Several other changes have already been known from previous beta versions, including the removal of the status bar, the addition of the add-on bar in its place and the url bar that now displays link urls when the user hovers the mouse over links on a webpage.

Users who have not tested Firefox 4 release so far will have to get used to other changes as well. This includes the one-button menu, the new tab management feature Panorama, the new add-on and plugin manager and other layout and design changes.

The official Mozilla website has not been updated yet with the download link of the new version. The new beta release is however already available on the Mozilla ftp server and third party download portals such as Softpedia.

Firefox 4 Beta 6 Stability Update (2010/09/15)

Just a week after the release of Firefox 4 Beta 5, the sixth beta of the popular web browser has been released by the Mozilla Firefox development team.

The short time between the two releases already indicates that only a few updates and fixes could have made it into the new release.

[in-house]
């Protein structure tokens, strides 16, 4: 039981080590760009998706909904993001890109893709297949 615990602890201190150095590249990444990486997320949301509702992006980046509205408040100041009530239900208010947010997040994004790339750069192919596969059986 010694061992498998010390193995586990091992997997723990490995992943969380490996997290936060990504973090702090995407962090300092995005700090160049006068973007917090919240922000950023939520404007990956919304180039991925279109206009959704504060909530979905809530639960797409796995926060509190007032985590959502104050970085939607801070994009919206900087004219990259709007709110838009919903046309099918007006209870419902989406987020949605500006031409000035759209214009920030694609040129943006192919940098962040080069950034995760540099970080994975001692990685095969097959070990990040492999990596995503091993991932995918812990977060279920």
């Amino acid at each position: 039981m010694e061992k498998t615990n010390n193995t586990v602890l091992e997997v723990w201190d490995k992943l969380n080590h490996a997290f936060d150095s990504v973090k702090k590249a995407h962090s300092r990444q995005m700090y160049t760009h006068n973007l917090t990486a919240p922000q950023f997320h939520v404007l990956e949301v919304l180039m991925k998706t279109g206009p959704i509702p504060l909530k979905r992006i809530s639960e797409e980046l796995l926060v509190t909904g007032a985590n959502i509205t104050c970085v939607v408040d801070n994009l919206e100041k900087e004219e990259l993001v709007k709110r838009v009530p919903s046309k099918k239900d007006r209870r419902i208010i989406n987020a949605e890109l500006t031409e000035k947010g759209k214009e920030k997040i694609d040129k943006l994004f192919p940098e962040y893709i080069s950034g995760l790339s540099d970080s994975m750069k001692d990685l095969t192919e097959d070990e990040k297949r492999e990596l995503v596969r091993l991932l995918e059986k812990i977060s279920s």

Firefox 4 Beta 6 fixes five bugs, one of which a critical stability bug affecting Windows users, another causing rendering errors with plugins affecting Mac OX X users.

Firefox users can take a look at the full bug listing at Bugzilla to read about all fixes in the new beta release of Firefox 4.

The latest Firefox 4 Beta 6 is available for download at the official release notes page.

Preview releases of the next Firefox 4 beta have already appeared on the Mozilla ftp server, which indicates that there will be at least one additional beta release before the first release candidate sees the light of day.

Have you tried a Firefox 4 Beta? Let us know what you liked, and what you did not like in the comments.

Firefox 4.0 Beta 5 Arrives (2010/09/07)

Today's a big release day over at Mozilla. First it was a new version of the email client Thunderbird that has still not been announced officially. As of this minute, the Mozilla servers are being filled with new Firefox 4.0 Beta 5 releases. The distribution has not been completed yet, and it is likely that it will take at least a few hours before the official announcement is being made over at the Mozilla website.